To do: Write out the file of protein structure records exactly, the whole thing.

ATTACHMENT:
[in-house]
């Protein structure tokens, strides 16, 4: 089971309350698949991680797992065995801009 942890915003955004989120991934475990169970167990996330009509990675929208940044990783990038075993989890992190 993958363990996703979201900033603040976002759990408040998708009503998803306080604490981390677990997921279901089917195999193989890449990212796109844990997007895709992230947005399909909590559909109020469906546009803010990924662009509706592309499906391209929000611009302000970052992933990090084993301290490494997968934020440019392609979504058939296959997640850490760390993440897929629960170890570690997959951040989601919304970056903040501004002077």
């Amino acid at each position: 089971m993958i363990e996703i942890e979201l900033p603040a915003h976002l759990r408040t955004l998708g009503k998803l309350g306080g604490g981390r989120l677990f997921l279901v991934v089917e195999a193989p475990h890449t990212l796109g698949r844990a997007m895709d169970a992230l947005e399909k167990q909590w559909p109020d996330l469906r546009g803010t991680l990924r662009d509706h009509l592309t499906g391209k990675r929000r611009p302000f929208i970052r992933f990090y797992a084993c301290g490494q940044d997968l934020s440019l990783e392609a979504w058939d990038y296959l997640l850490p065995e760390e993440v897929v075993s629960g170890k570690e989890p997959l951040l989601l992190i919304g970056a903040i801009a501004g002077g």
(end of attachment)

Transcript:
[in-house]
């Protein structure tokens, strides 16, 4: 089971309350698949991680797992065995801009 942890915003955004989120991934475990169970167990996330009509990675929208940044990783990038075993989890992190 993958363990996703979201900033603040976002759990408040998708009503998803306080604490981390677990997921279901089917195999193989890449990212796109844990997007895709992230947005399909909590559909109020469906546009803010990924662009509706592309499906391209929000611009302000970052992933990090084993301290490494997968934020440019392609979504058939296959997640850490760390993440897929629960170890570690997959951040989601919304970056903040501004002077």
């Amino acid at each position: 089971m993958i363990e996703i942890e979201l900033p603040a915003h976002l759990r408040t955004l998708g009503k998803l309350g306080g604490g981390r989120l677990f997921l279901v991934v089917e195999a193989p475990h890449t990212l796109g698949r844990a997007m895709d169970a992230l947005e399909k167990q909590w559909p109020d996330l469906r546009g803010t991680l990924r662009d509706h009509l592309t499906g391209k990675r929000r611009p302000f929208i970052r992933f990090y797992a084993c301290g490494q940044d997968l934020s440019l990783e392609a979504w058939d990038y296959l997640l850490p065995e760390e993440v897929v075993s629960g170890k570690e989890p997959l951040l989601l992190i919304g970056a903040i801009a501004g002077g």